Today’s Top Stories
This Week: We’re Thankful for This Year in Cars
Quickest Cars We’ve Tested in 2020
Best Gift Ideas for the Car Lover in Your Life
2021 Ferrari Roma: The Beauty of 612 Horsepower
Best Lease Deals: $189/Month and More
Our car experts choose every product we feature. We may earn money from the links on this page.
Mezger made a name for himself with the Porsche 917 and TAG-Porsche F1 engines.
By Joe Saward
Jun 12, 2020
Porsche engineer Hans Mezger, who helped Niki Lauda and Alain Prost to Formula 1 championships in the 1980s, has died at the age of 90.
Mezger was the most famous Porsche engineer from the 1960s until the late 1980s, enjoying huge success with the 917 sports car, the TAG-Porsche F1 engines, the 956 and 962 sports cars and the road-going 911.
Mezger was born in a small village near Porsche’s hometown of Stuttgart, Germany, in 1929. He was 16 when the war ended and attended his first race meeting at Hockenheim in 1946. He was fascinated by aviation and racing cars and that led him to study mechanical engineering at the Technical University in Stuttgart.
Mezger had 28 job offers when he graduated from college in 1956, but he didn’t want any of them. He wanted to work for Porsche. He had seen the 356 and loved it. So he went to them. Luckily for history, they hired him.
“I wanted to join Porsche because the Type 356 sports car inspired me,” he said. “So I applied, got an interview and the company offered me a job in diesel engine development. Until then, I didn’t even know that Porsche had such a thing. But I envisioned working on sports cars. They showed understanding, and that’s how I started in the calculations department at Porsche,” said Mezger.
Who knew there was a calculations department?
Mezger’s passion was in motorsports, though, and soon he was working on race engines. This led to him becoming involved in the development of the 1.5-liter Porsche Formula 2 engine. He worked on the notoriously complex (for its day) four-camshaft Type 547 engine. He developed a formula for calculating cam profiles. And he soon became part of Porsche’s first Formula 1 project in 1960. In F1 he was involved in the development of the 1.5-liter eight-cylinder Type 753, as well as the car it went into, the 804. This saw his first F1 victory. While not a huge success, the knowledge he gained resulted in the development of a new 2.0-liter six-cylinder engine for the 911—known as the “Mezger engine.”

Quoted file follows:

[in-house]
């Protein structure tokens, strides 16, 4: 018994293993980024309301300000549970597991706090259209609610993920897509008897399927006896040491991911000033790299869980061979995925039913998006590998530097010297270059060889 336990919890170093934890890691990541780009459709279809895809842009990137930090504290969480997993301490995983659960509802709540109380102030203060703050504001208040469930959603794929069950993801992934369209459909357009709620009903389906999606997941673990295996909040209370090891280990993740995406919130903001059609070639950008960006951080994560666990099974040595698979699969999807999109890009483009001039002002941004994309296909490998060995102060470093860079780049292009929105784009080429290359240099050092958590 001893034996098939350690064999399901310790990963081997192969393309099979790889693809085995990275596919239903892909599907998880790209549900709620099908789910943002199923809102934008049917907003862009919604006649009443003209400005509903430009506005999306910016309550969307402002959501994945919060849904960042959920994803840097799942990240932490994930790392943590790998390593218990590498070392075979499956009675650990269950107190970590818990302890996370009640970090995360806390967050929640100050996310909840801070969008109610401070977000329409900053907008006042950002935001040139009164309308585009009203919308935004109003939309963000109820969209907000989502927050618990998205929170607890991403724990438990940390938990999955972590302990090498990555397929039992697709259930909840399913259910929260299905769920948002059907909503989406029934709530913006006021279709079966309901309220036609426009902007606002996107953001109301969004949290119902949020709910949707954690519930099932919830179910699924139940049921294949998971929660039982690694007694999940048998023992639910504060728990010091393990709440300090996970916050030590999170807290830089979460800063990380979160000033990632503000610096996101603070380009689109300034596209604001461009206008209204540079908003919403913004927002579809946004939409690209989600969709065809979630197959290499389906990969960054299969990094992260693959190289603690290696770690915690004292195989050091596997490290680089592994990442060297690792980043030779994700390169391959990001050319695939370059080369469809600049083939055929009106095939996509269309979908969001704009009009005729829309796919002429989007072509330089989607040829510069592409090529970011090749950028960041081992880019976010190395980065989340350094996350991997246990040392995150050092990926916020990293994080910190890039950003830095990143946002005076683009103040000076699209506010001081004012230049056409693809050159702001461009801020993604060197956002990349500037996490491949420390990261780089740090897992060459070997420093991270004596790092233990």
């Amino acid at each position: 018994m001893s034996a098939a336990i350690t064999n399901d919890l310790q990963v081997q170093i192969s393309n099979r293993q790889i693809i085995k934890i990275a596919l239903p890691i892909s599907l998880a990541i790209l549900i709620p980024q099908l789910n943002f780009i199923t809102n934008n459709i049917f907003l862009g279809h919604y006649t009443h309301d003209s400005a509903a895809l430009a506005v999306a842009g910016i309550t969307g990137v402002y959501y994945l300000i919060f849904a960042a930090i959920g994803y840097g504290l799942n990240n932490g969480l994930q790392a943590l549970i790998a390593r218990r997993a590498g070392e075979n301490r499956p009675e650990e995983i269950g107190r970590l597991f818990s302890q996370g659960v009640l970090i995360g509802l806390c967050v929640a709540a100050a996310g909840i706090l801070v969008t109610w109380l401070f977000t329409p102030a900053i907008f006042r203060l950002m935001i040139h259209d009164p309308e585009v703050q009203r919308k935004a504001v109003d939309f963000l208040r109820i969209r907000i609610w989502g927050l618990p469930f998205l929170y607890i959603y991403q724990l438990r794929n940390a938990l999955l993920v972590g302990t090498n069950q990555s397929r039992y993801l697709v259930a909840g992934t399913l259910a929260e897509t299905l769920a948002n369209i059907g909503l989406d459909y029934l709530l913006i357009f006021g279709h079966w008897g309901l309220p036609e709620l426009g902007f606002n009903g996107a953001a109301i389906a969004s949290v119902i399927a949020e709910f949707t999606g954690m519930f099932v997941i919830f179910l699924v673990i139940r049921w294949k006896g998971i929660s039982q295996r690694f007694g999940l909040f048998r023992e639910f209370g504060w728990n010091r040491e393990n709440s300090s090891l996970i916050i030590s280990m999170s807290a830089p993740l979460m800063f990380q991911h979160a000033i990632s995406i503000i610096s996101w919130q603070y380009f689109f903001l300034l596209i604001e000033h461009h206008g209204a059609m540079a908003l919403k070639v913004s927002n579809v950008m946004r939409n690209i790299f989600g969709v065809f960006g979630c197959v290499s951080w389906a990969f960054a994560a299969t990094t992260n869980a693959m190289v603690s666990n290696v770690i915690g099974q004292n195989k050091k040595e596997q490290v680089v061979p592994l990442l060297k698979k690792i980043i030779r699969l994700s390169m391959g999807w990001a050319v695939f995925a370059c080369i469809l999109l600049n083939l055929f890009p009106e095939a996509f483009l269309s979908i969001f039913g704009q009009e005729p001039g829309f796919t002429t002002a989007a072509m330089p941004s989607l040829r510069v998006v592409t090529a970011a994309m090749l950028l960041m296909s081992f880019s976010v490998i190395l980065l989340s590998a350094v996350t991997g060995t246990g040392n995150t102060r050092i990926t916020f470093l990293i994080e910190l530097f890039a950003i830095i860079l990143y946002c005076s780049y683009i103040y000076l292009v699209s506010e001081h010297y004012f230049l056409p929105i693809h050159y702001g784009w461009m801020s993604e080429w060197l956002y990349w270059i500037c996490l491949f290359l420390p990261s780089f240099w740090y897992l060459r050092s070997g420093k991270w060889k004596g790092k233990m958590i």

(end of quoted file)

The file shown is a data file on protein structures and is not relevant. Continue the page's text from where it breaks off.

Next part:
“On this Formula 1 project I also learned a lot about the design of combustion chambers,” Mezger said. “That knowledge directly benefited the design of the six-cylinder boxer engine for the later 901/911.”
In 1965 he was asked to head the competition department and was told to build a car to win Le Mans. There were several engines before the arrival of the no-compromise Porsche 917, with a flat-12 engine producing huge power. In Can-Am form, with a turbocharger, the engine turned out over 1,000 hp.
His knowledge of turbos led to a flat-six engine that powered the Porsche 935, 956 and 962 to a long series of race wins in sports cars, although he continued to be involved in developing the 911 engines until his retirement in 1993.
It was his F1 adventure, however, that gave him the most pride—especially an engine commissioned by McLaren and paid for by TAG that won 25 races, two constructors’ championships and three drivers’ championships (one for Niki Lauda in 1984, two for Alain Prost in 1985 and 1986).
A few years later, when F1 switched to normally aspirated engines, Mezger designed a V1, but this proved to be a complete debacle with the Footwork team giving up on the engine after just a few months after it became clear it could never be competitive. Despite this, Mezger’s reputation remained largely undamaged, although he retired soon after the F1 program flopped.
“The news of his death represents a very sad loss for us,” said Michael Steiner, member of the Porsche executive board, research and development. “We thank Hans Mezger for his extraordinary engineering achievements, which he has done for motorsport in general and for Porsche in particular. His innovations for our series sports cars will remain unforgotten forever.”
This content is created and maintained by a third party, and imported onto this page to help users provide their email addresses. You may be able to find more information about this and similar content at piano.io
Advertisement – Continue Reading Below